Eat.  I do not travel to eat.  In fact, my current waif-like stature is testemount to that – I’ve lost over 25% of my bodyweight in a year through sacrifice, exercise and conscientiousness.  I have little interest in travelling to experience culinary delights.  I can’t eat spicy food, don’t like eating meat at the best of times due to a worry about animal cruelty and especially not in countries where the origin of said meat is dubious, and I can’t stomach fried food.  Call me Fussy Manzano.  China, Vietnam, India, Nepal and parts of South and Central America were hard for me as I couldn’t find anything on a menu I liked.  I lived on dairy, bread and vegetables.  Even in New York I tried to eat healthily, I don’t want to get into the habit of massive greasy, fat-laden meals.  I haven’t put on a pound since I arrived in New York 9 days ago despite indulging at some fabulous restaurants because I’ve walked, worked out and made healthier choices the rest of the time.  If Liz let herself go in Italy then hats off to her.  Mind you she knew her next destination was India and anyone that’s been to India knows that you are only one dodgy curry away from supermodel thin.  Very unconvincing in the film though – Julia Roberts eating pizza and getting fat?!  You walk and sweat so much in Rome that keeping the weight off shouldn’t really be hard if you are doing it properly.  Not every meal has to be a gastronomic calorie-fest – they have salad in Italy too, it’s called ‘insalata’ on the menu.  NEXT!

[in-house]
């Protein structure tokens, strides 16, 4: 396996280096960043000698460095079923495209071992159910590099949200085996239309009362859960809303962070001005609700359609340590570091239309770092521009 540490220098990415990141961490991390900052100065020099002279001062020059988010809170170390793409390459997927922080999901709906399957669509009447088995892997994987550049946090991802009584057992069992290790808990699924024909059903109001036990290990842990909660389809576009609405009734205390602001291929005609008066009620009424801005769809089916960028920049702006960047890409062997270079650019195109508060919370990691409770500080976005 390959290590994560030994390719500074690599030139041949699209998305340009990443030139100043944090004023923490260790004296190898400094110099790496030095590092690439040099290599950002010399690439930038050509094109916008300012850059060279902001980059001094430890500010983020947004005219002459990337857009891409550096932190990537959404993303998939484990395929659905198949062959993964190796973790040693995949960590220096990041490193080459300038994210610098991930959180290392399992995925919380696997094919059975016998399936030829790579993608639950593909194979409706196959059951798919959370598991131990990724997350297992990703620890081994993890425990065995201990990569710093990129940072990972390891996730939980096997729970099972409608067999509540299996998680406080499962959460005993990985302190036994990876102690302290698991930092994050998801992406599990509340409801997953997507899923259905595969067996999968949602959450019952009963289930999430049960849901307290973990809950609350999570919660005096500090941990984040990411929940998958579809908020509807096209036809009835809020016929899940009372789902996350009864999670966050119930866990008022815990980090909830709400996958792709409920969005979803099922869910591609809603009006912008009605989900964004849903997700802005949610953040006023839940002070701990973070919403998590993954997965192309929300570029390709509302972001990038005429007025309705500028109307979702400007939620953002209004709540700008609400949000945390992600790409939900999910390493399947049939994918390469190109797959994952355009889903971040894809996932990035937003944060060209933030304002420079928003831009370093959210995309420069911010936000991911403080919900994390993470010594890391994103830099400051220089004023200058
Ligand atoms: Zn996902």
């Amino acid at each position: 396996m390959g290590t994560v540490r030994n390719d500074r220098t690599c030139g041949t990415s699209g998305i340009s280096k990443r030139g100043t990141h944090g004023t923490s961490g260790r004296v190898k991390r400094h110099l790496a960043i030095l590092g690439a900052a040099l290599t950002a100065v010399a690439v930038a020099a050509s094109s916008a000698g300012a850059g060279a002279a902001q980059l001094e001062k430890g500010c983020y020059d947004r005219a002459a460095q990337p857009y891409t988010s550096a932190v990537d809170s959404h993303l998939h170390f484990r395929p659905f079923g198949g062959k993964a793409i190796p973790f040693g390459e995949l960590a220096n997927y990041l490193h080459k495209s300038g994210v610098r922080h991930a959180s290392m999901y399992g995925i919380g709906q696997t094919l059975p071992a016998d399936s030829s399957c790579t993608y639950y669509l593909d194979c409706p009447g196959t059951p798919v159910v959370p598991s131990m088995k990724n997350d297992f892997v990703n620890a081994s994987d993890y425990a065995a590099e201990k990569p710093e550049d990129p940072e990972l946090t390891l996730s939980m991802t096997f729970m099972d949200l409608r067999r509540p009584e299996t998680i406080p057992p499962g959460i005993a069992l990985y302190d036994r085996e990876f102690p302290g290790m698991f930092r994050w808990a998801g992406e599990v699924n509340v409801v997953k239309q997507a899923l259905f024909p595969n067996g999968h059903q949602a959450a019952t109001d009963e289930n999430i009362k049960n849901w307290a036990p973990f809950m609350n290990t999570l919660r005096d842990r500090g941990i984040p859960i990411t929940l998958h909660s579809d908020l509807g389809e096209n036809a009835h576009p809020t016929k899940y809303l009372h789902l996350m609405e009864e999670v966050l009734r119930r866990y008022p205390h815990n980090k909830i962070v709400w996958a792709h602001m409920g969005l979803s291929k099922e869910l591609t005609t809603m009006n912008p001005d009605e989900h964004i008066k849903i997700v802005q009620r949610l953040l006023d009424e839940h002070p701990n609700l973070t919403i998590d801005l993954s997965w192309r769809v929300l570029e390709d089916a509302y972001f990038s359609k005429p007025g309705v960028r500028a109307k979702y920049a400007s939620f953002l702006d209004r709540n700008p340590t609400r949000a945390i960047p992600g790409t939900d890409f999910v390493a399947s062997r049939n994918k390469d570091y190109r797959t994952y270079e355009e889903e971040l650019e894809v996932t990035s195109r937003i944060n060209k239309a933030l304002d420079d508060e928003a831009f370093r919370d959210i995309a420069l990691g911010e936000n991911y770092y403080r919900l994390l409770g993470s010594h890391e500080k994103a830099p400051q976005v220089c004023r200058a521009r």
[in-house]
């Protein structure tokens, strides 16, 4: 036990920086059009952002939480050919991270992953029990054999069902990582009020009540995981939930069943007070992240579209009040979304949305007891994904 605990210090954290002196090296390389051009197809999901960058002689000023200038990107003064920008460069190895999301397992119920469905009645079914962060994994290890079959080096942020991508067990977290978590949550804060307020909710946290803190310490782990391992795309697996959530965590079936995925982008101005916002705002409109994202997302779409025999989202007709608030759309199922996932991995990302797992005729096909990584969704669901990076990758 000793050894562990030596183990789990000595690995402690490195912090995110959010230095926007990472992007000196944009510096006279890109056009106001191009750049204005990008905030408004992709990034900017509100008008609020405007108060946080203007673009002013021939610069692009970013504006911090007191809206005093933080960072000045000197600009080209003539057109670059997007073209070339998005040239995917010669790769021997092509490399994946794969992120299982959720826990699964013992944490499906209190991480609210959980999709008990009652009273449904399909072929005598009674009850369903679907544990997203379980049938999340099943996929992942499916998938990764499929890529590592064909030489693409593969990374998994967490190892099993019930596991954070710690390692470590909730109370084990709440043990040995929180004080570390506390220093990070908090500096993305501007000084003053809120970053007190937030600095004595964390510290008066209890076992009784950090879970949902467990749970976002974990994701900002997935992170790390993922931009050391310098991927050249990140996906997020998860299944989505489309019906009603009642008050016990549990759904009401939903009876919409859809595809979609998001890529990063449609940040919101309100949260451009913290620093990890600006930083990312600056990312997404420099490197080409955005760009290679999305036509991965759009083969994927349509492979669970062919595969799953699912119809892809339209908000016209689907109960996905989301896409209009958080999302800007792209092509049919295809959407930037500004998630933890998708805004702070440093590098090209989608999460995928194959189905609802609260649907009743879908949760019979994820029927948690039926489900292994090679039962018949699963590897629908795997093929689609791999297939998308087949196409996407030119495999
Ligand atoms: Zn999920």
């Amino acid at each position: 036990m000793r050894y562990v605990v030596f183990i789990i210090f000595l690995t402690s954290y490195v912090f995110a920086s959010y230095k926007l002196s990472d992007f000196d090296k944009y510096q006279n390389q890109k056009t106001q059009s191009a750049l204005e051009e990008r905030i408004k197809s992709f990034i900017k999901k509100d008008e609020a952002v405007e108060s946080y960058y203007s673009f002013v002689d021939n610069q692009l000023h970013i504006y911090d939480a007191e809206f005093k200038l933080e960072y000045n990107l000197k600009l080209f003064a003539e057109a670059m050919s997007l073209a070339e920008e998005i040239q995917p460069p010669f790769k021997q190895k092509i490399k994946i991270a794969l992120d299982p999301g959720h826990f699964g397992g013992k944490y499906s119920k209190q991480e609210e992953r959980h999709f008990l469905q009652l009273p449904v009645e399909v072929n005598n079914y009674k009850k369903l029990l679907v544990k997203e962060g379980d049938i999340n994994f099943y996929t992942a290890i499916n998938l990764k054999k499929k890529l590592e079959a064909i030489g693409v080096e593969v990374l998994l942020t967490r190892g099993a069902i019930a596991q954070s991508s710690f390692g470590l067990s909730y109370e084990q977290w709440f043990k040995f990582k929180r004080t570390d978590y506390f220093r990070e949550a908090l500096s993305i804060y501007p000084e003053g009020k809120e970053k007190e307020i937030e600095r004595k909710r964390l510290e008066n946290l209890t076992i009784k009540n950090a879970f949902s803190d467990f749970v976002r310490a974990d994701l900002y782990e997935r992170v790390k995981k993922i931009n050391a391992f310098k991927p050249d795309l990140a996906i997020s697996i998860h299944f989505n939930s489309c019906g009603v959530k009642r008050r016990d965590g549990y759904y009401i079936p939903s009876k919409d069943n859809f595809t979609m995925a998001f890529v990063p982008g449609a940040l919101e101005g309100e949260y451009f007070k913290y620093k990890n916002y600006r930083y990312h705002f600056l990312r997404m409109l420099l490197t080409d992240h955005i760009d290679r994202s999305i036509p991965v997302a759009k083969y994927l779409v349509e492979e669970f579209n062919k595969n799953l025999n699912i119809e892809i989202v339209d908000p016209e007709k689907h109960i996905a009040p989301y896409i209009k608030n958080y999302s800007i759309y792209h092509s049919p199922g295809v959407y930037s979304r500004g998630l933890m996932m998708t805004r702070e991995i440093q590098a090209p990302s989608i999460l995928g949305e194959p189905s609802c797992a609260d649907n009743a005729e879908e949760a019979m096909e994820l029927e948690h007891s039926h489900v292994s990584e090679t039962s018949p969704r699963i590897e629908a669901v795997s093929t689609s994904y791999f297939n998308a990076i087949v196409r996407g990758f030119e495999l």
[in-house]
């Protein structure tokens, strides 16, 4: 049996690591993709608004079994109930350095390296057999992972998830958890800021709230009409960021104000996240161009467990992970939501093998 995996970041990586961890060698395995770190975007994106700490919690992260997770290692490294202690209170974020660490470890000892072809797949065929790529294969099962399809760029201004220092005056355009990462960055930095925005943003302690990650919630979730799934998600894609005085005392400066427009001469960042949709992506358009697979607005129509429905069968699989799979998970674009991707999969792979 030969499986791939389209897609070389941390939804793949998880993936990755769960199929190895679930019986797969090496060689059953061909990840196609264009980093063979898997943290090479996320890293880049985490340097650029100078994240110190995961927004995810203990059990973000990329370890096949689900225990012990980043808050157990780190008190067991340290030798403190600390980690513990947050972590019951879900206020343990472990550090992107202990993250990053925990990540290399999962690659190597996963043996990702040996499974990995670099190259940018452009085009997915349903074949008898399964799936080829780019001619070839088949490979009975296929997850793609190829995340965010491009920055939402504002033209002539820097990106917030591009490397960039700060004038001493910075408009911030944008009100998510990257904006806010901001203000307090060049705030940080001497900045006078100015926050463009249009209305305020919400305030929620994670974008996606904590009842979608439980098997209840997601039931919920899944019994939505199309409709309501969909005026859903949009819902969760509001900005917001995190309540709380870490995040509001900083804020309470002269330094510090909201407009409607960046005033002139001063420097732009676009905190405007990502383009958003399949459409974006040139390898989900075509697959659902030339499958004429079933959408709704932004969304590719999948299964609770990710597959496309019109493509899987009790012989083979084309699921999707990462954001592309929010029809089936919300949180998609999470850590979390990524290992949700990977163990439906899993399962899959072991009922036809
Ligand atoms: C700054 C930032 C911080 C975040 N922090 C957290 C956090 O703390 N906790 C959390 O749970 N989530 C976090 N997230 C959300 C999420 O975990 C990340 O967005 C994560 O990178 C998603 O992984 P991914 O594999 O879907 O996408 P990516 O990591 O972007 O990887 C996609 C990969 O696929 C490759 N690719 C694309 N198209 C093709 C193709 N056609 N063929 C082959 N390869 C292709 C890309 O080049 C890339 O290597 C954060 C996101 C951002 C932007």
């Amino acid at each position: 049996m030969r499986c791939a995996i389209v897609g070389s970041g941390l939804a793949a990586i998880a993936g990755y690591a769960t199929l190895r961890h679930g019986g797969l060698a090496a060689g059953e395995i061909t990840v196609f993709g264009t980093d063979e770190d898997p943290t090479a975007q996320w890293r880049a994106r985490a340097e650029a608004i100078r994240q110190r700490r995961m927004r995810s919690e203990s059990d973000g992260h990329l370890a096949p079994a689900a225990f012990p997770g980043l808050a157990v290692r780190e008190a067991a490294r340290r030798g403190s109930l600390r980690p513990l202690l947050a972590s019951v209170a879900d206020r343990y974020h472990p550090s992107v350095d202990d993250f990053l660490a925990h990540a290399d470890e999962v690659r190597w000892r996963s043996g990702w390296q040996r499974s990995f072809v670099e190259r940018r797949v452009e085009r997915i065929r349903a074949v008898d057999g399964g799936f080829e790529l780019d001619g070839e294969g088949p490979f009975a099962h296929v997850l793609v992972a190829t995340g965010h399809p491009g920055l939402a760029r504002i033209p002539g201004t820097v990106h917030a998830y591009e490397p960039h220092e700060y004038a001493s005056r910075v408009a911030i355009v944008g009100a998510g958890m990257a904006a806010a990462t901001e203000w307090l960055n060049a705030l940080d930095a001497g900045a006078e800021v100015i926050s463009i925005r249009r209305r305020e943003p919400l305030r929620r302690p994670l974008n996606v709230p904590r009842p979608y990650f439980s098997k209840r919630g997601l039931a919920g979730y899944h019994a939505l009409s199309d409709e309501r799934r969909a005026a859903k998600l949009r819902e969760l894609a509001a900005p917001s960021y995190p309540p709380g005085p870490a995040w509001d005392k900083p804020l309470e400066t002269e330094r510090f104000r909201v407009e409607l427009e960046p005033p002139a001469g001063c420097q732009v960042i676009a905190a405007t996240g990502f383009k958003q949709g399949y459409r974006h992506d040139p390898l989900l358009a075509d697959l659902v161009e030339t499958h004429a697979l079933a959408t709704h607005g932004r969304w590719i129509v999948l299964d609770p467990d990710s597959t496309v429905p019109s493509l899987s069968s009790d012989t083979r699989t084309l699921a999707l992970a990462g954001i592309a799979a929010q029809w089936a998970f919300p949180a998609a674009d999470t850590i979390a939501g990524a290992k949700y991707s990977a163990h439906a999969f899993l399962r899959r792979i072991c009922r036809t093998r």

So there goes the Eat category.  Let’s move to Praying.  I’m an aethiest.  Liz may have needed some spiritual guidance by visiting an ashram in India and trying to understand the ramblings of her Balinese medicine man, but I prefer to blunder through life, making mistakes and figuring it out on my own.  A lot of people travel to India because it’s a spiritual mecca, but they don’t get it.  The minute they shrug off their feral 50c hippy clothes and go back to a 9-5 job, any insight they might have learned will soon be crushed by corporate brainwashing.  Why can’t they just admit they want to go and live in a hot country, grow their hair, not wash, have sex with other equally smelly people, and smoke drugs?  Half the hippy travellers I met who were smug in their yoga bodies, baggy hemp clothes and inner eyes, didn’t go to India to find themselves:  they went to find the nearest drug dealer.  Pushka, apparently a spiritual mecca due to the abundance of temples and holy-water-filled ghats (Batman!), was full of this hypocrisy and was one of the most commercialized towns we visited in India.  Spirituality is India’s biggest seller: a business built up by the fact that people will pay thousands to get blessed and feel that they’ve moved onto some sort of higher plane of being.  It’s as much of a product as evangelism, and equally as mass-marketed and exploited.  Call me cynical, but I found the middle part of Liz’s book kind of pathetic, not inspirational.  Frankly, if I had to scrub floors to find some higher meaning I’d get a job as a cleaner.  Yoga is great for physical fitness and probably necessary for achieving 90% of the sexual positions in the karma sutra and it’s nice to be bendy and guys dig it.  Meditation can be achieved with a beer and flopping down on the couch in front of Gray’s Anatomy.  NEXT!